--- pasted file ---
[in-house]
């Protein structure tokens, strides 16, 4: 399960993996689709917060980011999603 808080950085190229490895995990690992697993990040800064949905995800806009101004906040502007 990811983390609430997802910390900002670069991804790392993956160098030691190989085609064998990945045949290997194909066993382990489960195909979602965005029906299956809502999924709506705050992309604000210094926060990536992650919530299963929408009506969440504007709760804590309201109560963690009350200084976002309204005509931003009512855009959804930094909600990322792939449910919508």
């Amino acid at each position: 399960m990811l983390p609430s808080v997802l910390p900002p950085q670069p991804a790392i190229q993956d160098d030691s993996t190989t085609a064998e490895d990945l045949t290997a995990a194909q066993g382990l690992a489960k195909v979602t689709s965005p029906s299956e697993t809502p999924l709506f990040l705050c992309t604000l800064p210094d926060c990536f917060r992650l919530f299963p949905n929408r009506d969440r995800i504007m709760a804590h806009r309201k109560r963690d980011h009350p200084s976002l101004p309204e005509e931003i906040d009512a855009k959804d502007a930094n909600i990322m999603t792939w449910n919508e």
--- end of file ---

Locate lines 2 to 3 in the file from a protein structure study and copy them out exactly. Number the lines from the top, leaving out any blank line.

């Protein structure tokens, strides 16, 4: 399960993996689709917060980011999603 808080950085190229490895995990690992697993990040800064949905995800806009101004906040502007 990811983390609430997802910390900002670069991804790392993956160098030691190989085609064998990945045949290997194909066993382990489960195909979602965005029906299956809502999924709506705050992309604000210094926060990536992650919530299963929408009506969440504007709760804590309201109560963690009350200084976002309204005509931003009512855009959804930094909600990322792939449910919508």
């Amino acid at each position: 399960m990811l983390p609430s808080v997802l910390p900002p950085q670069p991804a790392i190229q993956d160098d030691s993996t190989t085609a064998e490895d990945l045949t290997a995990a194909q066993g382990l690992a489960k195909v979602t689709s965005p029906s299956e697993t809502p999924l709506f990040l705050c992309t604000l800064p210094d926060c990536f917060r992650l919530f299963p949905n929408r009506d969440r995800i504007m709760a804590h806009r309201k109560r963690d980011h009350p200084s976002l101004p309204e005509e931003i906040d009512a855009k959804d502007a930094n909600i990322m999603t792939w449910n919508e």